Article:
TB and Me

Tuberculosis is a disease that I have always found fascinating. It is one of the oldest document diseases. There is evidence of it in animals almost 20,000 years ago. They had it in ancient Egypt, Rome, and pretty much throughout the whole world at some point or another. Historically it has been called different names, but its characteristics are usually identifiable in written history. It was believe to be linked with vampirism, because of the pale appearance and coughing blood. Growing up I only knew about it in passing conversation and in novels. I thought it was a disease like small pox that had been eradicated. It wasn’t until middle school or high school even when I discovered just how prevalent it still is. In college I had to have the PPD test for TB, which is basically a skin test to see if you have been exposed to it. A positive result doesn’t mean you have it, just that you have been exposed, usually it is followed up with a chest x-ray. I actually have a TB skin test for pharmacy school next week. Like most hospitals, you can’t work at Temple without the test.

TB rarely gets the attention it deserves in our world. I think that is because the subset of the population it generally affects is not the upper class. Most middle and upper class Americans will never get TB, unless an outbreak occurred in a retirement home or somewhere like that. Because poor communities and immigrant communities are more often in smaller living spaces with more people around, they naturally are more susceptible. According to Wikipedia the following communities are most likely to be exposed: “include people in areas where TB is common, people who inject illicit drugs (especially when sharing needles), residents and employees of high-risk congregate settings, medically under-served and low-income populations, high-risk racial or ethnic minority populations, children exposed to adults in high-risk categories, patients immunocompromised by conditions such as HIV/AIDS, people who take immunosuppressant drugs, and health care workers serving these high-risk clients. It is so insane to me that a treatable and generally preventable disease still claims so many lives. More shocking is that inadequate control programs have led to a resurgence of the disease in recent years. Now there is also the added concern of drug resistant TB which has evolved over last 20 years. But there is always hope, the global initiative “Stop TB Partnership” is setting ambitious goals and is dedicated to ridding the world of TB.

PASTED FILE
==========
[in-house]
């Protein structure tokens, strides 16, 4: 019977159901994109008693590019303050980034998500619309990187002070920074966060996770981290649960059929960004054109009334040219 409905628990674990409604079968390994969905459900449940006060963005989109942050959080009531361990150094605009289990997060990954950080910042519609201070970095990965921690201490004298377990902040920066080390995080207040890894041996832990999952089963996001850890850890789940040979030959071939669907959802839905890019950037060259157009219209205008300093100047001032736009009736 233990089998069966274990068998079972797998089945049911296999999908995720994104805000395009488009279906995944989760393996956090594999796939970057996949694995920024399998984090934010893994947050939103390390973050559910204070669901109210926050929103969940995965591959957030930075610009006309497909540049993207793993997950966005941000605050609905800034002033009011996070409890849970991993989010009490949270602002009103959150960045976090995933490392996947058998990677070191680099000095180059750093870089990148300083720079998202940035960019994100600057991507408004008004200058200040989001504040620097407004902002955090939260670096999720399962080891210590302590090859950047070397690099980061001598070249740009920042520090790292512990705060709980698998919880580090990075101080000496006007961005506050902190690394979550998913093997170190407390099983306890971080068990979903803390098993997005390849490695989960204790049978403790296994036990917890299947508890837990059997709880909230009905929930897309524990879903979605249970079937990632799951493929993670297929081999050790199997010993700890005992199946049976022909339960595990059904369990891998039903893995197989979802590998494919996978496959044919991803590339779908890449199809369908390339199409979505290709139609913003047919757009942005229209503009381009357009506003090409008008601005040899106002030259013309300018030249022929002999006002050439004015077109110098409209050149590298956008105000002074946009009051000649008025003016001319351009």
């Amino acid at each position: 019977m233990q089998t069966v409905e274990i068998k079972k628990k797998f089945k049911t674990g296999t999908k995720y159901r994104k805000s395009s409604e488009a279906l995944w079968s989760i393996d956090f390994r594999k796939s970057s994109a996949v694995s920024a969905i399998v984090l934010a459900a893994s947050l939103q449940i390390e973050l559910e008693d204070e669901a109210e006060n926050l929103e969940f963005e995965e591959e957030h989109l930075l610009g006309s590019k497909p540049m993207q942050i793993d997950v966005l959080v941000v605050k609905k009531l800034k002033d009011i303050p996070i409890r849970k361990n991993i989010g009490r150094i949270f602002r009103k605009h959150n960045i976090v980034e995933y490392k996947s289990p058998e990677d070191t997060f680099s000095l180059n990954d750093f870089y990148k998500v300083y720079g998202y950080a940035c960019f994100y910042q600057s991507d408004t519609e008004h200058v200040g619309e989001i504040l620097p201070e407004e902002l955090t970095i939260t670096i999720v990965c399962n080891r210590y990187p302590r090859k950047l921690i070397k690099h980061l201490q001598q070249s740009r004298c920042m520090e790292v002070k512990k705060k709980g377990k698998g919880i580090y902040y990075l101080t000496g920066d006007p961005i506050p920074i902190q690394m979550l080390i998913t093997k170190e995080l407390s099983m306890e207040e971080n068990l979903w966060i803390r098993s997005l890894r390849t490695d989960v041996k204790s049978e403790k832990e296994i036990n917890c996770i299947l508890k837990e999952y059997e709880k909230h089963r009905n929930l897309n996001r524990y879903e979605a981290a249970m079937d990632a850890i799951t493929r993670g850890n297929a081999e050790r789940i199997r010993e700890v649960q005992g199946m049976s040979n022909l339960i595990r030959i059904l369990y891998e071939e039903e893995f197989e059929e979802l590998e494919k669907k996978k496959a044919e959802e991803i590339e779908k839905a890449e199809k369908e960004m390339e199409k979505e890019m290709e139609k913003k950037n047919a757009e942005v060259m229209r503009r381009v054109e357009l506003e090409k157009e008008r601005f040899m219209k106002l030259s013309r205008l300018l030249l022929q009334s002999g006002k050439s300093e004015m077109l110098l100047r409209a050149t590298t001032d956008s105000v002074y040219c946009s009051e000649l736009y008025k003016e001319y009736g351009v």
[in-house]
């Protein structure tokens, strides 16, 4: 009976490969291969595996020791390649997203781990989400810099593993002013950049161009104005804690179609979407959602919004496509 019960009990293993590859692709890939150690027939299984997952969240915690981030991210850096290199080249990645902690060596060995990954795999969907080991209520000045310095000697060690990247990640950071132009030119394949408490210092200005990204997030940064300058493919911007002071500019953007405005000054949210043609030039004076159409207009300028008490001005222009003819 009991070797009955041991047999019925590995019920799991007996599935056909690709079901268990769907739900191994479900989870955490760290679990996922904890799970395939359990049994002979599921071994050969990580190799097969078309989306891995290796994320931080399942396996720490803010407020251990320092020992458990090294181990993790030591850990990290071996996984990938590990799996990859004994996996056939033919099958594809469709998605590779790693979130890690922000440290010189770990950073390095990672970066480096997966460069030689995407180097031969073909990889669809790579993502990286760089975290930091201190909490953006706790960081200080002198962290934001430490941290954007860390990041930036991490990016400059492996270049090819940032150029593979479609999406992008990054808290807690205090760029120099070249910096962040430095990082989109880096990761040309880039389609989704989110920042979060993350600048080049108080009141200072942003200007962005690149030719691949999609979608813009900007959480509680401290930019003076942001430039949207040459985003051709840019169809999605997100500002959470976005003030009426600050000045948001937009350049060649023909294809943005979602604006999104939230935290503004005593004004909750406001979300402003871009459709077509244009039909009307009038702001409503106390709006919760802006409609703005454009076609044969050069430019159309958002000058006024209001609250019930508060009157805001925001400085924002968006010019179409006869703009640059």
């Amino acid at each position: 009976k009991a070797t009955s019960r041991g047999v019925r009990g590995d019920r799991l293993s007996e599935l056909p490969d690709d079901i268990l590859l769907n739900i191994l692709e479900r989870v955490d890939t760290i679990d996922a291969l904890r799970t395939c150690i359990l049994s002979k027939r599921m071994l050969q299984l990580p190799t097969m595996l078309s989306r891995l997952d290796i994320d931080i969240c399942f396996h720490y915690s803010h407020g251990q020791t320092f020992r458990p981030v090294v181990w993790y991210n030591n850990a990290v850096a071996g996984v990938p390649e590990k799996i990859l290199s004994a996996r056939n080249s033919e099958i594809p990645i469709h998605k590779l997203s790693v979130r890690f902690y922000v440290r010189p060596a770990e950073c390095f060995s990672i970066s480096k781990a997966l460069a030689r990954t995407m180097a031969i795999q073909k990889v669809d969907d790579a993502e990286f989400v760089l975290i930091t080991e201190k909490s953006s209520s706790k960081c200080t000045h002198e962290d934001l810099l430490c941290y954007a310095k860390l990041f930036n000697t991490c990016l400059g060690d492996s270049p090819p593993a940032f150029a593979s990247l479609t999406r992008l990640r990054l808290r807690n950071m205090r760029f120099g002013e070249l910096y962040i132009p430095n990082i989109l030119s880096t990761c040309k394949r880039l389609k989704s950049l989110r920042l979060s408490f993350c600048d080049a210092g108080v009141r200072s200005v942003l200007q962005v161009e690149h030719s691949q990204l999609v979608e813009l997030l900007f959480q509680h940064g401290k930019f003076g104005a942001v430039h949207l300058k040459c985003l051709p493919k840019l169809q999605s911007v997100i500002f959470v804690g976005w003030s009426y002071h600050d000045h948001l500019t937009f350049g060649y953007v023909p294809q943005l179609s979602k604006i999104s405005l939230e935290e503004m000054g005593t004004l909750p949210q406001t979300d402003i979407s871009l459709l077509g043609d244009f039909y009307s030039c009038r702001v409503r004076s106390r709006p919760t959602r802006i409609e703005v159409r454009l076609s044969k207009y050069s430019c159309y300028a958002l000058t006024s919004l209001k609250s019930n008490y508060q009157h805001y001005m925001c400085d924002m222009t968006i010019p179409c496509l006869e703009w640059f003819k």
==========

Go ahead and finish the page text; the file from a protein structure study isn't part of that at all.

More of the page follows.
Anna Cataldi, who served as UN Messenger of Peace from 1998 to 2007, has joined the global fight against tuberculosis (TB). Ms Cataldi, who was appointed as an Ambassador of the Stop TB Partnership, will raise awareness worldwide about the unfair burden of TB on refugees, migrants, people living in poverty and other disadvantaged groups. The Stop TB Partnership’s goal is to eliminate TB as a public health problem worldwide. In 2005 there were 8.8 million new cases of TB. The disease kills 4400 people every day, even though it has been treatable and preventable for more than half a century. “Anna Cataldi has an extraordinary track record of galvanizing people to confront issues that cause human suffering,” said Dr Marcos Espinal, Executive Secretary of the Stop TB Partnership. “She will be a strong voice calling for access to TB prevention, diagnosis and treatment as a human right.” The Stop TB Partnership has set out an ambitious plan: The Global Plan to Stop TB (2006-2015). Launched by the Stop TB Partnership in January 2006, the plan is a roadmap for treating 50 million people for TB between now and 2015 and save about 14 million lives. It aims to halve TB prevalence and deaths compared with 1990 levels by 2015.

TB Article


2 Responses to TB and Me

  1. Darmok says:

    I’m the same way as you—until medical school, I had no idea how big of a problem tuberculosis still was. It seemed to be in the same category as the bubonic plague and such.

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